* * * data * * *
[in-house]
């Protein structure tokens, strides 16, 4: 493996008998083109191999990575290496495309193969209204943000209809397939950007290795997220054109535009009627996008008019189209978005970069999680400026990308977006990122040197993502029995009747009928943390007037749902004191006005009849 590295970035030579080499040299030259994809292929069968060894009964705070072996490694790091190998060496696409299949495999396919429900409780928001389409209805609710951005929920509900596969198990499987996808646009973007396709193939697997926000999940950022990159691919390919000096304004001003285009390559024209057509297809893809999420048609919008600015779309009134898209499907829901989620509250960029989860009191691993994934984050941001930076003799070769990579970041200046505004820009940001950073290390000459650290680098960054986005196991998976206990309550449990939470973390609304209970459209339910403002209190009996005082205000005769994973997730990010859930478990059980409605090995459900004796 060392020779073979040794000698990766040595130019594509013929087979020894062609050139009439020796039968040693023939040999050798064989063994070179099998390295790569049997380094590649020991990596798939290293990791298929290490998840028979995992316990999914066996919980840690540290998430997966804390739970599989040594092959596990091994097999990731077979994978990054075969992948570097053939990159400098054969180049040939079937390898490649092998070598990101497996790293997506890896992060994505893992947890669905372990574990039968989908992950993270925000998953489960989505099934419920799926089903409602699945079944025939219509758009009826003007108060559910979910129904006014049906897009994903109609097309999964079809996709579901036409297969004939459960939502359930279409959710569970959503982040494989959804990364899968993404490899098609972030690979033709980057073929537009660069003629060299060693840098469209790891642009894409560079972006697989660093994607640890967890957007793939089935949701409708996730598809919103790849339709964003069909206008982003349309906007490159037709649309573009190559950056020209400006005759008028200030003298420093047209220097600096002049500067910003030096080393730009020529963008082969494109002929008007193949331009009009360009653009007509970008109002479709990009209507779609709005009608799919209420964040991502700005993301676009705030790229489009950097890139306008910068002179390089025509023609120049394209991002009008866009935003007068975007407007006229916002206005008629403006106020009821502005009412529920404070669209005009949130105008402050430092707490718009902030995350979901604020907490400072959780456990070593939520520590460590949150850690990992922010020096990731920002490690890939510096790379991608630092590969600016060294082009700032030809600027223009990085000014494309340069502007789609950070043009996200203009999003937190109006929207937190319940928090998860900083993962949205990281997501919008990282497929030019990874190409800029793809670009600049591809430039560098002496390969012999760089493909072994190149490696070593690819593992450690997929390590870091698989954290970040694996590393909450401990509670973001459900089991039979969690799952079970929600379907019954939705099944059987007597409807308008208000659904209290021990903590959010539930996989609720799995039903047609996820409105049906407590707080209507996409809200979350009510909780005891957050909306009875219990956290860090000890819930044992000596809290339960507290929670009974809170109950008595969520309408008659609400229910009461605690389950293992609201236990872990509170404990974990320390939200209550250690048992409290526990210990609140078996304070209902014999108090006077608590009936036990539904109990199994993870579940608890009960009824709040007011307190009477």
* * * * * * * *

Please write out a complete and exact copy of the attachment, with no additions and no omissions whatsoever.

[in-house]
């Protein structure tokens, strides 16, 4: 493996008998083109191999990575290496495309193969209204943000209809397939950007290795997220054109535009009627996008008019189209978005970069999680400026990308977006990122040197993502029995009747009928943390007037749902004191006005009849 590295970035030579080499040299030259994809292929069968060894009964705070072996490694790091190998060496696409299949495999396919429900409780928001389409209805609710951005929920509900596969198990499987996808646009973007396709193939697997926000999940950022990159691919390919000096304004001003285009390559024209057509297809893809999420048609919008600015779309009134898209499907829901989620509250960029989860009191691993994934984050941001930076003799070769990579970041200046505004820009940001950073290390000459650290680098960054986005196991998976206990309550449990939470973390609304209970459209339910403002209190009996005082205000005769994973997730990010859930478990059980409605090995459900004796 060392020779073979040794000698990766040595130019594509013929087979020894062609050139009439020796039968040693023939040999050798064989063994070179099998390295790569049997380094590649020991990596798939290293990791298929290490998840028979995992316990999914066996919980840690540290998430997966804390739970599989040594092959596990091994097999990731077979994978990054075969992948570097053939990159400098054969180049040939079937390898490649092998070598990101497996790293997506890896992060994505893992947890669905372990574990039968989908992950993270925000998953489960989505099934419920799926089903409602699945079944025939219509758009009826003007108060559910979910129904006014049906897009994903109609097309999964079809996709579901036409297969004939459960939502359930279409959710569970959503982040494989959804990364899968993404490899098609972030690979033709980057073929537009660069003629060299060693840098469209790891642009894409560079972006697989660093994607640890967890957007793939089935949701409708996730598809919103790849339709964003069909206008982003349309906007490159037709649309573009190559950056020209400006005759008028200030003298420093047209220097600096002049500067910003030096080393730009020529963008082969494109002929008007193949331009009009360009653009007509970008109002479709990009209507779609709005009608799919209420964040991502700005993301676009705030790229489009950097890139306008910068002179390089025509023609120049394209991002009008866009935003007068975007407007006229916002206005008629403006106020009821502005009412529920404070669209005009949130105008402050430092707490718009902030995350979901604020907490400072959780456990070593939520520590460590949150850690990992922010020096990731920002490690890939510096790379991608630092590969600016060294082009700032030809600027223009990085000014494309340069502007789609950070043009996200203009999003937190109006929207937190319940928090998860900083993962949205990281997501919008990282497929030019990874190409800029793809670009600049591809430039560098002496390969012999760089493909072994190149490696070593690819593992450690997929390590870091698989954290970040694996590393909450401990509670973001459900089991039979969690799952079970929600379907019954939705099944059987007597409807308008208000659904209290021990903590959010539930996989609720799995039903047609996820409105049906407590707080209507996409809200979350009510909780005891957050909306009875219990956290860090000890819930044992000596809290339960507290929670009974809170109950008595969520309408008659609400229910009461605690389950293992609201236990872990509170404990974990320390939200209550250690048992409290526990210990609140078996304070209902014999108090006077608590009936036990539904109990199994993870579940608890009960009824709040007011307190009477």